Harvard’s placemat was inspired by Showing up for Racial Justice’s creation:

Showing_Up_for_Racial_Justice_SURJ_Holiday_Placemat

Thanksgiving also saw folks making use of the holiday get together to spread the message: As Investors Business Daily noted,

On Tuesday, @TheDemocrats tweeted “It’s the holiday season, which means lots of time with your Republican uncle. Give him the facts this weekend.” Included was “The Democrat’s Guide To Talking Politics With Your Republican Uncle,” in case Democrats out there “need help setting your Republican relatives straight this holiday season.” The guide is supposedly useful for sorting out “the most common myths” and has “the perfect response for each of them.”

@TheDemocrats helpfully links us to Your Republican Uncle, exactly as claimed:

The holiday season is filled with food, traveling, and lively discussions with Republican relatives about politics sometimes laced with statements that are just not true. Here are the most common myths spouted by your family members who spend too much time listening to Rush Limbaugh and the perfect response to each of them.

The Your Republican Uncle website has been thoroughly responded to already, of course, but dear god it’s smarmy.

And last year, Obama helpfully encouraged us to utilize Christmas to shill for health insurance, like an unpaid Amway representative.

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And if that’s not fun enough, there’s always racist uncle bingo!

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Courtesy The Daily Dot, “5 Thanksgiving tips for talking to your racist family members about Ferguson:

“White people have to understand that any amount of suffering they’ve encountered in their own lives is most likely dwarfed by the weekly, sometimes daily amount that people of other skin colors continue to face in America. “

Really?

Actually, the interesting thing is just how non-suicidal blacks seem to be.

Not only is telling people that their personal misery is dwarfed by other people’s misery a completely asinine way to comport yourself at any family gathering, there’s a good chance you’re wrong. There’s a good chance someone in you family has a terminal illness, is grieving the death of a loved one, or is struggling with severe poverty. Multiply this over all of the families of everyone who read the original article, and that’s a lot of people.

Frankly, I don’t know where this whole “OMG Thanksgiving/Christmas is so terrible cuz my uncles!” meme got started–it used to be racist grandmas, but maybe people love their grandmas too much to use them as scapegoats too often. Personally, I’m just glad my relatives are still alive. I can save my political agenda for people who actually want to hear it.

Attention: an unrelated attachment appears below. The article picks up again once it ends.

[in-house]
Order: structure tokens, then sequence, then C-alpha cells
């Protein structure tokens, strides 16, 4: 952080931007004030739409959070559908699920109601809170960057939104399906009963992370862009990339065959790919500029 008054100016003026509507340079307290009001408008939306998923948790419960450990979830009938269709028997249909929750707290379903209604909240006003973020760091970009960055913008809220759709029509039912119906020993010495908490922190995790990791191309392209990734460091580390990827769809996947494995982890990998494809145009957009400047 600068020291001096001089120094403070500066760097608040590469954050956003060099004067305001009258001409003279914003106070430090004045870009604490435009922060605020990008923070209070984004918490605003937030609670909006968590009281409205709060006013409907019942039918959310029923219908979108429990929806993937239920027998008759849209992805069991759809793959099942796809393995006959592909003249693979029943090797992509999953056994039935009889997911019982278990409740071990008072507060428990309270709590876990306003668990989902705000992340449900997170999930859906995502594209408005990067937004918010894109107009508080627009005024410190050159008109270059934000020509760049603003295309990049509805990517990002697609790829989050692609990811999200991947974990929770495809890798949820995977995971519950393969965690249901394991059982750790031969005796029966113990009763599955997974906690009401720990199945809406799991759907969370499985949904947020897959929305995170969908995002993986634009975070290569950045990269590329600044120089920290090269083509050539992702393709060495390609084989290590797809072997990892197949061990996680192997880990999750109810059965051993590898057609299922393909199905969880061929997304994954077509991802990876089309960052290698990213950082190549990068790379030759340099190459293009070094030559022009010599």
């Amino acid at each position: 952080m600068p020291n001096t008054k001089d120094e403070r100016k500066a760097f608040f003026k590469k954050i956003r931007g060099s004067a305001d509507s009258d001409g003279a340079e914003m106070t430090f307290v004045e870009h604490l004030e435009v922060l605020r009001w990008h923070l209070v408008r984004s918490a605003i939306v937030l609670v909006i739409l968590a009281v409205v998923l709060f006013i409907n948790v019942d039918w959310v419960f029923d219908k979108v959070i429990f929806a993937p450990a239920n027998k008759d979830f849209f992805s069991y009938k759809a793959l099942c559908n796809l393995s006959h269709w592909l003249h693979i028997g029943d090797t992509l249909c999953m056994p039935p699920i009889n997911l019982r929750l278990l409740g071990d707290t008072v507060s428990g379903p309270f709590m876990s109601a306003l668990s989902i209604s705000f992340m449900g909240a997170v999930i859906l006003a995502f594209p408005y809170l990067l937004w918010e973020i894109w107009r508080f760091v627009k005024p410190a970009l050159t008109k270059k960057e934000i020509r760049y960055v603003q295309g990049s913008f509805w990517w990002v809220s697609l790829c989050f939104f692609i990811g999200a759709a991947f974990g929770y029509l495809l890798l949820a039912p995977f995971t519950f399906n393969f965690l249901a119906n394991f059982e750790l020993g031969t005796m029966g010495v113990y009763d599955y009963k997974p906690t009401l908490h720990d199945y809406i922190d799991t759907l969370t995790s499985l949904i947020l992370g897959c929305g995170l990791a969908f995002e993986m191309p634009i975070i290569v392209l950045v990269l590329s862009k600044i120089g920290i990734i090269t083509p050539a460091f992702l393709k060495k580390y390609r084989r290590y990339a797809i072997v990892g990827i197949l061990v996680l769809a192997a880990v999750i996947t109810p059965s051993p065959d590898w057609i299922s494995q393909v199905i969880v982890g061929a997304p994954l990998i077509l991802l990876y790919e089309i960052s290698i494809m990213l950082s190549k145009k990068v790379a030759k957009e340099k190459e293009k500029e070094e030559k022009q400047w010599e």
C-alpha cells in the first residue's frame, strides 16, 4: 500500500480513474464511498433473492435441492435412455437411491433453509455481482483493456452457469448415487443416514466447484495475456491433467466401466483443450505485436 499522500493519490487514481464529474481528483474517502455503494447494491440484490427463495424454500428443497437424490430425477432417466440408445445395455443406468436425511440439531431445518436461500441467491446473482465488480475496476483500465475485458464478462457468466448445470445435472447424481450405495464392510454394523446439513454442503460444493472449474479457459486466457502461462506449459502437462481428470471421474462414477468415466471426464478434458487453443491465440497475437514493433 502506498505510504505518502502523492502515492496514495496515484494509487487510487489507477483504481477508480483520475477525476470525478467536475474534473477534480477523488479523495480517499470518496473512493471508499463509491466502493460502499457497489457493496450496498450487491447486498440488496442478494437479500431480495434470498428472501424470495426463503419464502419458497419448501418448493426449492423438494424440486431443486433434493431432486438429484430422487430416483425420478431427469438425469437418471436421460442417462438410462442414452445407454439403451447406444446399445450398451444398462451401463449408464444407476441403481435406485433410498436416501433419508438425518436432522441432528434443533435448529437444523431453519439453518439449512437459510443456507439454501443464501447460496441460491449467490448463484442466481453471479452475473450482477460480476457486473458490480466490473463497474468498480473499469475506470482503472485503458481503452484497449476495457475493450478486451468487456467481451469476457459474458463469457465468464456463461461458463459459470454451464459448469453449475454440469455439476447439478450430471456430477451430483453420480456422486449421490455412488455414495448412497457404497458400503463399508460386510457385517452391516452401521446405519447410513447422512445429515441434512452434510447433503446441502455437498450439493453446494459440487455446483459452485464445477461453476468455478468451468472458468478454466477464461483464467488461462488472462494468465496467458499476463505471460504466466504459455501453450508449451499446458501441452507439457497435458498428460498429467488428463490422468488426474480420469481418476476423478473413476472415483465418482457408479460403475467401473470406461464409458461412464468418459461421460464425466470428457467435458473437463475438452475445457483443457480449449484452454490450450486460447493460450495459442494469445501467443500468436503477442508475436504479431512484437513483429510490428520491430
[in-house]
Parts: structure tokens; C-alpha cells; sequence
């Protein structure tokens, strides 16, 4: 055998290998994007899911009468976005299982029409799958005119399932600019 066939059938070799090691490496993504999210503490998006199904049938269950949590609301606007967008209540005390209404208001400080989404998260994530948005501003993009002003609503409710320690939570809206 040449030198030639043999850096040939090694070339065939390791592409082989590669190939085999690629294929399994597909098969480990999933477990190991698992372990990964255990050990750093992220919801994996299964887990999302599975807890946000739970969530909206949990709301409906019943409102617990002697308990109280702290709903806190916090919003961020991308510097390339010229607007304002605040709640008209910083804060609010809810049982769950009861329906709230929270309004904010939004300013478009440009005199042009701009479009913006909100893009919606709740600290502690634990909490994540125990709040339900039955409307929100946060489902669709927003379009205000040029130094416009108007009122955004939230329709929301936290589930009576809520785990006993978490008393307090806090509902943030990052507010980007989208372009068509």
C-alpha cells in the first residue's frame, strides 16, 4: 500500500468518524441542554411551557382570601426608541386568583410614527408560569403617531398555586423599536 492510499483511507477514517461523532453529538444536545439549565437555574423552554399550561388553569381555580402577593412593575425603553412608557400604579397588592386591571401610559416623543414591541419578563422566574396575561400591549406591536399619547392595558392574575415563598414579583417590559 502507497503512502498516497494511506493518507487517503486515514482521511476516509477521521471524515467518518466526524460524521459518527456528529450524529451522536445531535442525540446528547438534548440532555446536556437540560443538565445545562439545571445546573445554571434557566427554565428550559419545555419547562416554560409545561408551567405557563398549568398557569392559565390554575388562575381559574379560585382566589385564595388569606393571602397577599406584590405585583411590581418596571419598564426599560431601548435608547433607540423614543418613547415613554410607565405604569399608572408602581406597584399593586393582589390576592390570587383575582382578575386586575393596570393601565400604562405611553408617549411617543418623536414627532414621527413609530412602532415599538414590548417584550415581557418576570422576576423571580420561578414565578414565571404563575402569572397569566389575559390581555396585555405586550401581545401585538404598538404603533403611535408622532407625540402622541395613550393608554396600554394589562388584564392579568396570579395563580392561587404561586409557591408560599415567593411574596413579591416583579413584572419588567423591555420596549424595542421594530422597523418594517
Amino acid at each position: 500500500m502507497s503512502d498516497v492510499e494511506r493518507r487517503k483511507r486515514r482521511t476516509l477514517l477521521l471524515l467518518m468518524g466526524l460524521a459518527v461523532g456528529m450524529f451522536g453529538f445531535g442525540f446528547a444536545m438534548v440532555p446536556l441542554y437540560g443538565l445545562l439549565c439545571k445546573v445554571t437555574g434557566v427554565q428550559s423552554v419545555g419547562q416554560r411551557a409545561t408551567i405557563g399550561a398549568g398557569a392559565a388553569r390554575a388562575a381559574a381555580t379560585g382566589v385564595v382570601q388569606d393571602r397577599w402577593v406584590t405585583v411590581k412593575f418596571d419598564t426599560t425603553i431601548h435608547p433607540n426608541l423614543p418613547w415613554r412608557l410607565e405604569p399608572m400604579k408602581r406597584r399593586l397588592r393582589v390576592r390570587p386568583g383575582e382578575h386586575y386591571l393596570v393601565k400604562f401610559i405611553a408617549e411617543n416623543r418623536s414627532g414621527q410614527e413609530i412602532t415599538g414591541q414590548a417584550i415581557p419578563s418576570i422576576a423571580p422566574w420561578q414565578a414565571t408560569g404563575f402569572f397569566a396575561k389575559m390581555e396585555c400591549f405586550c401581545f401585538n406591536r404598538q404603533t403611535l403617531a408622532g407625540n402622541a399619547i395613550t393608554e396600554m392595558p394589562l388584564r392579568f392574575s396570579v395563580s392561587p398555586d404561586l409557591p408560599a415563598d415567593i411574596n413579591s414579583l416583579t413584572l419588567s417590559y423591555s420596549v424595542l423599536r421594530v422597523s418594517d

If you have any question about how to comport yourself during the holidays, here’s a handy guide:

placemat

Created by Moe Lane.

 

 

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8 thoughts on “Cathedral Roundup #5: Harvard Jumps the Placemat

  1. I especially like how, on SURJ’s placemat, Sandra Bland’s suicide in a cell is counted as a “murder in the street”.

    Maybe they’re still going along with the conspiracy theory about her being dead when her mugshot was taken.

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  2. Regarding your point #4, I think the placement does a very good job of preparing people for a job, their boss, and capitalism. When they get a job their boss will do things like this and present their political opinions, and you’ll be expected to agree with them convincingly, or else they’ll find work become very unpleasant and they’ll eventually be out of a job. So the placemat good “nodding at authority figures” practice.

    You really keep missing how modern ideological cul-de-sac’s are fully part and parcel of the capitalist system.

    Like

  3. That is disgusting. Glad I went to a university where this stuff hadn’t fully penetrated–yet.

    And thanks for that last chart. I read it over holiday with my cooperator family just in time to save me from being a jackass. “Should I explain this political concept I just learned of?” Good god, no.

    Like